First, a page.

News: Pothole Paperwork, Politics Mean Rough Road For Tristate Drivers

Although the biggest winter storm to hit the area so far this season ended more than a month ago, people still are battling its effects -- like car damage caused by potholes on the Ronald Reagan Hig

Although the biggest winter storm to hit the area so far this season ended more than a month ago, people still are battling its effects — like car damage caused by potholes on the Ronald Reagan Highway.

The Court of Claims of Ohio, civil division, has reported that more than 200 claims have been received seeking reimbursement for damages done to vehicles from potholes statewide.

And more are expected.

But because of the actions of county and state officials, some Tristate drivers might still be confused about how to process their claims.

The Hamilton County Engineer's office, which is contracted by the Ohio Department of Transportation (ODOT) for maintenance of county roads, had a verbal agreement with ODOT that it would process and review claims seeking reimbursement for damage done by potholes, said Ted Hubbard, chief deputy county engineer.

Even though the county has a contract with ODOT for maintenance, ODOT ultimately is responsible for those roadways.

"We were trying to keep the public from paying the $25 fee they would have to pay the court of claims for a similar review process," Hubbard said. "We had a discussion with ODOT, and they agreed that we would review the claim for free and make a recommendation back to them as to whether or not it would be reimbursed. Our intent was to save the public that $25 fee."

But the county does not have jurisdiction to make decisions about claims.

Instead, all claims must go through the state's Court of Claims.

Julie Wagner-Rucker, assignment commissioner for the Court of Claims, said that anyone seeking reimbursement for pothole damage must first fill out a complaint form and send in a $25 filing fee, which is set by the Ohio Revised Code.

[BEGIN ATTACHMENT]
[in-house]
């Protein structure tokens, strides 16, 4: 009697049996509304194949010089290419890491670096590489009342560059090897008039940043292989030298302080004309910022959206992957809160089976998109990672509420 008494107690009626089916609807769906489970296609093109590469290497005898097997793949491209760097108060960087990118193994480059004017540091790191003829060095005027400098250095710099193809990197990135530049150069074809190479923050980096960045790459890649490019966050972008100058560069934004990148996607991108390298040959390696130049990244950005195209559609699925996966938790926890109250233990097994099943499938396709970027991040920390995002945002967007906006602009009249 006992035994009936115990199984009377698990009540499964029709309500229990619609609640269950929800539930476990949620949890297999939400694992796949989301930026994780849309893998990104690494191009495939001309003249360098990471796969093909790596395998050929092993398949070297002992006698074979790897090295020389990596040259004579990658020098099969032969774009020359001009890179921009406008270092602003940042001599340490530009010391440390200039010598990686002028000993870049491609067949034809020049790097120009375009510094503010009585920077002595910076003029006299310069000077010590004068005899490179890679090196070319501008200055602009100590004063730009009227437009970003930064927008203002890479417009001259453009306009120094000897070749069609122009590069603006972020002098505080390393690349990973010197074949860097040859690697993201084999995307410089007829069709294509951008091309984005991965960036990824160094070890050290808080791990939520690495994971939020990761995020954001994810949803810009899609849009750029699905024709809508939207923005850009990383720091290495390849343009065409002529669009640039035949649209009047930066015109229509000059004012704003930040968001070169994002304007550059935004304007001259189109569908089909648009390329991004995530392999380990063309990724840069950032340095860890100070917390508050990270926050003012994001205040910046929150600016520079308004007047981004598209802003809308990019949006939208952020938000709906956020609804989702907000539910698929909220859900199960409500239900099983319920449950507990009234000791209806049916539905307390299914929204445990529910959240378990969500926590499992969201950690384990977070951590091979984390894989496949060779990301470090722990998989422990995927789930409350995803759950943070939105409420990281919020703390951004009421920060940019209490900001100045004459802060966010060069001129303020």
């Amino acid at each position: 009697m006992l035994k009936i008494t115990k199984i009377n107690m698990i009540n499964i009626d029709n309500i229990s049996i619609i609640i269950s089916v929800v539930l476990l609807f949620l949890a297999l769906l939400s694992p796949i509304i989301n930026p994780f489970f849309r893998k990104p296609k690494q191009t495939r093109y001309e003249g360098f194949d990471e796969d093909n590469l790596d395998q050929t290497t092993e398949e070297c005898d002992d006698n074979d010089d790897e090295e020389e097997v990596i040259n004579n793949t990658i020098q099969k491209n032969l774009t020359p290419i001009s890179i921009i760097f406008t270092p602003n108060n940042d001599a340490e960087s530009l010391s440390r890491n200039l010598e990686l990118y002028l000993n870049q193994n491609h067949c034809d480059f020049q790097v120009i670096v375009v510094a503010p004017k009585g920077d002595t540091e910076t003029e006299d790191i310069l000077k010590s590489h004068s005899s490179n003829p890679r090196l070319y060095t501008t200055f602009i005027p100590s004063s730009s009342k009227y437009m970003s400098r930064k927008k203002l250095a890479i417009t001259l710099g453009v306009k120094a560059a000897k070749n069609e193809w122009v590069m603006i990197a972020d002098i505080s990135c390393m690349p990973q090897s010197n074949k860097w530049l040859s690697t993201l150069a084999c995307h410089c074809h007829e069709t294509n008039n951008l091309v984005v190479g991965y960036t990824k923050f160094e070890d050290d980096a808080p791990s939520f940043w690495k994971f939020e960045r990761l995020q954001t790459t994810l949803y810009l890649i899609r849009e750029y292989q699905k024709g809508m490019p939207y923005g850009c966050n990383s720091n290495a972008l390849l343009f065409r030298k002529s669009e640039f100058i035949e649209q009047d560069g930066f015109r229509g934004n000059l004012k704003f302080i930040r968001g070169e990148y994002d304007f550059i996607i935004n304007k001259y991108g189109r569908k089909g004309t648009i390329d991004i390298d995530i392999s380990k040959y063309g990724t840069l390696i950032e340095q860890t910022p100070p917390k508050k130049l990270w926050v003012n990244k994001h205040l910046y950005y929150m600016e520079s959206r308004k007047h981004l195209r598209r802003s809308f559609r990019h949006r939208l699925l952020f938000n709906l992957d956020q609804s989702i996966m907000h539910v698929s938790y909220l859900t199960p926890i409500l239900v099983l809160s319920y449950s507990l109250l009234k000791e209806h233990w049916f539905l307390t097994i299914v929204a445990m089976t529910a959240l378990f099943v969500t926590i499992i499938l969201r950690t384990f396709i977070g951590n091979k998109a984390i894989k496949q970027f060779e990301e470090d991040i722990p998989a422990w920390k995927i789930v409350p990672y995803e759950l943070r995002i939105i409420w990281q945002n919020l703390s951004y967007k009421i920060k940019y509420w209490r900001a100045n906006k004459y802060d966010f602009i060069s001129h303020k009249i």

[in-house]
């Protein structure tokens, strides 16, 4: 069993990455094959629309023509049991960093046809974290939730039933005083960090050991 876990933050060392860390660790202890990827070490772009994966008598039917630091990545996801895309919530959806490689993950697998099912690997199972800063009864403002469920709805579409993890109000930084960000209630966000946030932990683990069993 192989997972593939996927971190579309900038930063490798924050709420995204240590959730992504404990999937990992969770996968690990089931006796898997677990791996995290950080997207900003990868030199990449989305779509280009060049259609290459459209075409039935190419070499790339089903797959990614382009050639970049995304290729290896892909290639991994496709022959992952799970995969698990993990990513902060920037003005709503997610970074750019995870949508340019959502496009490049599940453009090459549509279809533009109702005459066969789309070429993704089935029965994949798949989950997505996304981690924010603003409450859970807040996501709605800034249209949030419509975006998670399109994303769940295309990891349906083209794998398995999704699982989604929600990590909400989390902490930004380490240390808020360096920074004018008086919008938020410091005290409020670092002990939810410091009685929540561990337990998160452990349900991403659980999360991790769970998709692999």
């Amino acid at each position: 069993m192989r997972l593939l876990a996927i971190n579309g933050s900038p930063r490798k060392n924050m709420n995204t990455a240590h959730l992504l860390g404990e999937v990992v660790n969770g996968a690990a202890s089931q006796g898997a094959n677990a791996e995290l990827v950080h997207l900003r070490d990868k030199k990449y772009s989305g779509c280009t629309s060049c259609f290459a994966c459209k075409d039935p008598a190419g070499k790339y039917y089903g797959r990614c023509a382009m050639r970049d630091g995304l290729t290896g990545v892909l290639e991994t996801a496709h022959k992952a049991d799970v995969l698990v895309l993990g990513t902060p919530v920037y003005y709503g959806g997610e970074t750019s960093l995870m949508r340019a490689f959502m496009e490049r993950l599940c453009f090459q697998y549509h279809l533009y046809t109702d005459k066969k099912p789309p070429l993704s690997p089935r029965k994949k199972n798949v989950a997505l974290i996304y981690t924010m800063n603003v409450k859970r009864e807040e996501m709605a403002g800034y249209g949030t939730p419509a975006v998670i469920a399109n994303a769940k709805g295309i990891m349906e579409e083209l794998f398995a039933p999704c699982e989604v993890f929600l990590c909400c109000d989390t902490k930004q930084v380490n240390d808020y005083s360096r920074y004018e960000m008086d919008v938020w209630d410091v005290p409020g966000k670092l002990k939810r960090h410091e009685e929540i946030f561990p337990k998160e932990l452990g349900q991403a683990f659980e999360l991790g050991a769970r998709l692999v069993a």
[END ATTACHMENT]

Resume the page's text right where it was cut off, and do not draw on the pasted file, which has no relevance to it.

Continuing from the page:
"A major thing that is causing delays is that people are not filling out the forms correctly," she said. "If people have any questions they should call the nearest ODOT district."

Potholes are formed when water seeps under the road surface and temperatures drop rapidly freezing the water. The ice expands and breaks the surface. Cars can make the hole bigger by hitting the already weakened surface.

The city of Cincinnati hasn't paid any of about 60 claims it has received this year.

Bill Lawall, acting roadway services manager for Ohio Department of Transportation in District 8, said that six months before the January ice storm, there was only one complaint of a pothole in Hamilton County.

"Usually for our area, we average about three or four complaints at the highest during a winter month," Lawall said.

But this year, he said, there have been more than 30 claims sent in so far from Hamilton County drivers.

Nine of the claims, seeking reimbursement for damages such as a blown tire or a bent rim, are from potholes on Ronald Reagan Highway created during the January ice storm, he said. That pothole "hot spot" covered a five-mile stretch before road crews got out to patch the surface on Jan. 12. They had to close down one lane at a time to fix the shredded roadway, Lawall said.

"That was a rough road to begin with," he said. "I mean it wasn't to the point of falling apart until we got hit by the ice storm."

Lawall said that other claims are seeking reimbursement from damages done by potholes on Interstate 71 north of Kenwood Road and U.S. 27 in Colerain Township.

"Ronald Reagan (Highway) has definitely seen the most claims," he said. "But that doesn't mean you will definitely get reimbursed if you had hit a pothole there."

Lawall said it is tough to predict which claims will see reimbursement.

"The court could say that while we were out clearing the streets of the ice, we should have seen those potholes and done something about it," he said. "On the other hand, the court could say you didn't have time to get to the potholes because you were so busy clearing the streets."

In the meantime, Lawall said that ODOT and the county engineer's department are teaming up to fix the "rough area" of Ronald Reagan Highway between Galbraith Road and west of Interstate 71. Construction should begin later this year, he said.

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